MIAMI (Reuters) - The man charged with shooting and killing a fellow moviegoer during an argument over cellphone use in a Florida theater is a retired police officer who says he feared being attacked.
Curtis Reeves, 71, a former Tampa police captain, was charged with second-degree murder after Monday’s shooting.
He was denied bond during a video appearance from jail before a circuit court judge in Pasco County on Tuesday afternoon and faces possible life in prison if found guilty.
The killing occurred before the showing of a new combat drama “Lone Survivor,” starring Mark Wahlberg. The movie, based on a New York Times non-fiction best-seller, tells the story of four Navy SEALs on an ill-fated covert mission in Afghanistan.
The Pasco County sheriff’s office said Reeves was watching coming attractions with his wife when they got into an argument with Chad Oulson, 43, and his wife, who were seated directly in front of them in the Tampa-area Grove 16 movie theater.
Oulson was using a cellphone to text-message or make a mobile video call to a daycare center or babysitter looking after his 3-year-old daughter, authorities said.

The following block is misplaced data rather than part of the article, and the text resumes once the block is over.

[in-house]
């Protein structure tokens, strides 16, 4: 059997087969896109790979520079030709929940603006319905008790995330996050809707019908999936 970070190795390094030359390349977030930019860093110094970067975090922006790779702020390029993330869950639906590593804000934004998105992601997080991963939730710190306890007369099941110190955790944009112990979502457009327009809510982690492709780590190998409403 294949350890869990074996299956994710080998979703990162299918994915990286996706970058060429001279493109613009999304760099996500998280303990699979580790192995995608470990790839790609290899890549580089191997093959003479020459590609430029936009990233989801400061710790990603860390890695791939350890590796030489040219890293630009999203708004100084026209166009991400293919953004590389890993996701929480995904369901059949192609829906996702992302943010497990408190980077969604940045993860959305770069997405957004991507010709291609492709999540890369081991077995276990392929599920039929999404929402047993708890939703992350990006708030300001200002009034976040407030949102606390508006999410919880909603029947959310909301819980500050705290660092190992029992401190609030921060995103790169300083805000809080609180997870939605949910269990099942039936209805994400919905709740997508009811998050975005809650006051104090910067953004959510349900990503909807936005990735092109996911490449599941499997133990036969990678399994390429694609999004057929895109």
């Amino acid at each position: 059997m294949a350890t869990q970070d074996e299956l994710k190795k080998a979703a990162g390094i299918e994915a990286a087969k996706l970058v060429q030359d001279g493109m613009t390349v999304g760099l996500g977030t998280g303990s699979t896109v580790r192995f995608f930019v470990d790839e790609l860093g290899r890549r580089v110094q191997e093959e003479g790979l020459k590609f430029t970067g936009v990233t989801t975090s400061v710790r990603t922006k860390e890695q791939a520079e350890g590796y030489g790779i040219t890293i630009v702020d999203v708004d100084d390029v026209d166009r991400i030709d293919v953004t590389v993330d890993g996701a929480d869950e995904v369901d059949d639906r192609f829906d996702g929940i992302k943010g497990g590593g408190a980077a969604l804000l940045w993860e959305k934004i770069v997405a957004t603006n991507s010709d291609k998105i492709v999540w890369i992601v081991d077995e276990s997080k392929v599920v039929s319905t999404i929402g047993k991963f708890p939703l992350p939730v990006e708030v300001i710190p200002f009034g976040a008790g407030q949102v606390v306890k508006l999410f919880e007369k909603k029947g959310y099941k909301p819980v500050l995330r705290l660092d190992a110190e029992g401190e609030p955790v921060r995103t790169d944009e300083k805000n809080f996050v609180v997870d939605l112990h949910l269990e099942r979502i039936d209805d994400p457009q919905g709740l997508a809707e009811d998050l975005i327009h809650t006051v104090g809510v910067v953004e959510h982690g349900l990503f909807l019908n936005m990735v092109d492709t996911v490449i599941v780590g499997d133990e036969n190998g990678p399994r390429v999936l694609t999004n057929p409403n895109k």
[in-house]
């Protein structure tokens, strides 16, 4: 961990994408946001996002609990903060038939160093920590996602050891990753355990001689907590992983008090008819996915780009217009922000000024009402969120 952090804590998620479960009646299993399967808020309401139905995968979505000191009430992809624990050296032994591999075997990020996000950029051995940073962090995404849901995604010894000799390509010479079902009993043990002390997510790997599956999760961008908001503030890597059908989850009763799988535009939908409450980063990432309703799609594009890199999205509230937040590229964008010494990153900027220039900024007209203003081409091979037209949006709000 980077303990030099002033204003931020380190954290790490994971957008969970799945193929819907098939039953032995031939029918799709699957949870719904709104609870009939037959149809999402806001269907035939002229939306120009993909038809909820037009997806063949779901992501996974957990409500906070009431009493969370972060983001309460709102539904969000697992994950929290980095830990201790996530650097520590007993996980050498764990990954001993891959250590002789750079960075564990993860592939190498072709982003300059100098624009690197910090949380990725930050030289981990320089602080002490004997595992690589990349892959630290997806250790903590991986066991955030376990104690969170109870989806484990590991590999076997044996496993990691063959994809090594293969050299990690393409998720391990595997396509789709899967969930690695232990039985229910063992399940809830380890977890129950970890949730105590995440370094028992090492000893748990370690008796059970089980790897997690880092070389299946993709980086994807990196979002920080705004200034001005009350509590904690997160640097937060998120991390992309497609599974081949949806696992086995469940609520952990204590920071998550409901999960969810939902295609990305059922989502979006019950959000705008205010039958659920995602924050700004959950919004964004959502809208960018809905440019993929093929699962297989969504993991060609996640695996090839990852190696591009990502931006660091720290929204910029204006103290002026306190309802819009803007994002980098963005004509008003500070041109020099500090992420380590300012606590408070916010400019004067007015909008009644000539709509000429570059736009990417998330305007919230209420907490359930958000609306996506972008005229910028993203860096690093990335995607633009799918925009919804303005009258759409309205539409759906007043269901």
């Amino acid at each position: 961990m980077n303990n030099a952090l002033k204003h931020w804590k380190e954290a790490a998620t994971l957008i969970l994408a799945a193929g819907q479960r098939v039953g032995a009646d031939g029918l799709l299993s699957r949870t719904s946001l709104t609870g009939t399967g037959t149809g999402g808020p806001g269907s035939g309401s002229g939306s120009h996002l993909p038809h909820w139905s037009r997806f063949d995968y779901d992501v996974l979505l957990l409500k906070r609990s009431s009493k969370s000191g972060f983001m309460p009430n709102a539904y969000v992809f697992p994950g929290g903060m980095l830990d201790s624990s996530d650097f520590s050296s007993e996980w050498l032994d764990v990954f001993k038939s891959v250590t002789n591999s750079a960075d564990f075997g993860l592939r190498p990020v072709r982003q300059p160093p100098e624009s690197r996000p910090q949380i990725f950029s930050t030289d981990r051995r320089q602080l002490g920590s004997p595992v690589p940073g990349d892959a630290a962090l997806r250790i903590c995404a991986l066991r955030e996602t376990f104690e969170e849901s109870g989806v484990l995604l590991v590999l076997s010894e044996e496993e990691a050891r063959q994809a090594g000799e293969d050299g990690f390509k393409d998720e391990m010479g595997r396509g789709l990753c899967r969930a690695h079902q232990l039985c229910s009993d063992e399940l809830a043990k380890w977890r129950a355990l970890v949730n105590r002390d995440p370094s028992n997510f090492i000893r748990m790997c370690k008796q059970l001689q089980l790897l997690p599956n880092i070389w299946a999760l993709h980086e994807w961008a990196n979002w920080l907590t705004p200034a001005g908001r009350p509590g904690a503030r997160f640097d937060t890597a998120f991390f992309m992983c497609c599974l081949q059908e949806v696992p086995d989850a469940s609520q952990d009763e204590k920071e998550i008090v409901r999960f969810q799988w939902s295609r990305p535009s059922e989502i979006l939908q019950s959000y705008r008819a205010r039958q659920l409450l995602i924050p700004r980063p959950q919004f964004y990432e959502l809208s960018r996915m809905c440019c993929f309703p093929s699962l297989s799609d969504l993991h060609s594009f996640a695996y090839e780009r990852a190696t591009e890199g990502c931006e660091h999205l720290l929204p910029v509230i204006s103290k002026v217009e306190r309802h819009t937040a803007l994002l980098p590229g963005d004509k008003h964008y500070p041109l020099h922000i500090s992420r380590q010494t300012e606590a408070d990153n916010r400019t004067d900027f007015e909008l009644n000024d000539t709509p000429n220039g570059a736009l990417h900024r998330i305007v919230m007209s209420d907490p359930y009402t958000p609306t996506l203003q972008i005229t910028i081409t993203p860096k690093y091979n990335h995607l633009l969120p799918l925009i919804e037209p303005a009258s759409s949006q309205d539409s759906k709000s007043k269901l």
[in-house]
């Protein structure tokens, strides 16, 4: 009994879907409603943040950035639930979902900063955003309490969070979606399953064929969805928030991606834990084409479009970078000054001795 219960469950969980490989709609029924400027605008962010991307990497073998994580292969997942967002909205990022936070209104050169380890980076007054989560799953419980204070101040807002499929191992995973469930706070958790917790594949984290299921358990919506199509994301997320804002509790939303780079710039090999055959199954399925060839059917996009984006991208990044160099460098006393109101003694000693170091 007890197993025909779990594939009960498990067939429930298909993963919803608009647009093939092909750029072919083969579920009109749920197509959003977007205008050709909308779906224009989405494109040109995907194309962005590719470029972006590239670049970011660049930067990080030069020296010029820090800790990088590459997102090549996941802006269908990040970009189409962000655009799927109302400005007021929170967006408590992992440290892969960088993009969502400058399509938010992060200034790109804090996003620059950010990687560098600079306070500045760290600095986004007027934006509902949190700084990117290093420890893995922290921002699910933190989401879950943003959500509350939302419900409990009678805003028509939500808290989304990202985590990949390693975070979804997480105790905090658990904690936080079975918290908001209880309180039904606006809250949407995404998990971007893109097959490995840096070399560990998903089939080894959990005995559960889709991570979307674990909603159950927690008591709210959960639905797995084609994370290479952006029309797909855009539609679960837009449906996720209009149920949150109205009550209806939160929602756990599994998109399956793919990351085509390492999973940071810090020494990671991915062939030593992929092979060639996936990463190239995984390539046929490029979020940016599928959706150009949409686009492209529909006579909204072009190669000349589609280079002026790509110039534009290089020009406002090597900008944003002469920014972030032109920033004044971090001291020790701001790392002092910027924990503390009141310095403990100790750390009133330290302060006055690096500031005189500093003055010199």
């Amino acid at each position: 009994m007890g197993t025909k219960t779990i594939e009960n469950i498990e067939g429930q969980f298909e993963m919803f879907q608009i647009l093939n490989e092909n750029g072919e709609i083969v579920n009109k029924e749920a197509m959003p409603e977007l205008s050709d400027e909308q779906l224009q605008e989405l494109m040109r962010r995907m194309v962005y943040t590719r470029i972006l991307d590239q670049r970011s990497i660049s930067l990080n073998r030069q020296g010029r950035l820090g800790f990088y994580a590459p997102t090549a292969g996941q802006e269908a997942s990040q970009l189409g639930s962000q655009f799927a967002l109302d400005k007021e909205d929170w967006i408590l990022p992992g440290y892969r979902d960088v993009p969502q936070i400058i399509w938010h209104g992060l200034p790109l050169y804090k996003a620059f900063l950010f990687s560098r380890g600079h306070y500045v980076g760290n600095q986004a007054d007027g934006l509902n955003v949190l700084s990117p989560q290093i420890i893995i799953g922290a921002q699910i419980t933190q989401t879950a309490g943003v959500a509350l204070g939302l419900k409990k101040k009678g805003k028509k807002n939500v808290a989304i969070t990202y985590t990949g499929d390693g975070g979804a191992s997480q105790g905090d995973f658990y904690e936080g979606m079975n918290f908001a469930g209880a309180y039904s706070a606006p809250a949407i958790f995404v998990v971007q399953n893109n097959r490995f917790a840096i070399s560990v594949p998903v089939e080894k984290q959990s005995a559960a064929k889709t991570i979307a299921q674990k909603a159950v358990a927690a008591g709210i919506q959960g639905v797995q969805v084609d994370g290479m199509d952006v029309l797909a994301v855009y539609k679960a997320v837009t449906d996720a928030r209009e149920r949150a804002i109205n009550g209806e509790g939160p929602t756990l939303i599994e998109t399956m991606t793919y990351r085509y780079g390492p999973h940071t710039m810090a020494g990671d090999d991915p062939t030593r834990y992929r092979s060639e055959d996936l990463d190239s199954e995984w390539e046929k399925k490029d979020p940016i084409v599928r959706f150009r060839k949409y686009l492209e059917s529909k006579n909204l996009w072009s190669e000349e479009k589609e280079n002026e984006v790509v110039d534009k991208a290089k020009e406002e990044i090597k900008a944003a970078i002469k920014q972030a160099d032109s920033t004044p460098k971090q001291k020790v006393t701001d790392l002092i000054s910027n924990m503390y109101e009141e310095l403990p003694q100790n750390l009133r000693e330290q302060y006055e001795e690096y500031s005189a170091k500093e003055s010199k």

According to an arrest affidavit released by the sheriff’s office, Reeves said he brandished and fired his .380-caliber semiautomatic handgun after Oulson stood up and struck him in the face with an unknown object.
Oulson’s wife, Nicole, was wounded in the hand by the same gunshot that hit her husband in the chest, police said.
Although the affidavit quotes Reeves as saying he was “in fear of being attacked” when he fired his gun, witnesses said Oulson had only thrown a bag of popcorn at him.
Lawyers for Reeves could not be reached for immediate comment, and it was not clear whether he would seek immunity from prosecution under Florida’s Stand Your Ground law.
The statute allows people to use deadly force to defend themselves from serious injury, rather than retreat to avoid confrontation, if they believe their life is in danger.
Pasco County Sheriff Chris Nocco told a news conference that, based on preliminary investigations, law enforcement officials did not believe lawyers could mount a successful Stand Your Ground defense for Reeves, however.
“His public defense is going to do everything possible to get him off. Our job is to have him convicted and bring justice to the victim’s family,” Nocco said.
“We did not determine that Stand Your Ground could be a justifiable reason why he shot the victim,” he added. “A Stand Your Ground case does not fly here in this case.”
Reporting by Tom Brown; editing by Lisa Von Ahn, Steve Orlofsky and Gunna Dickson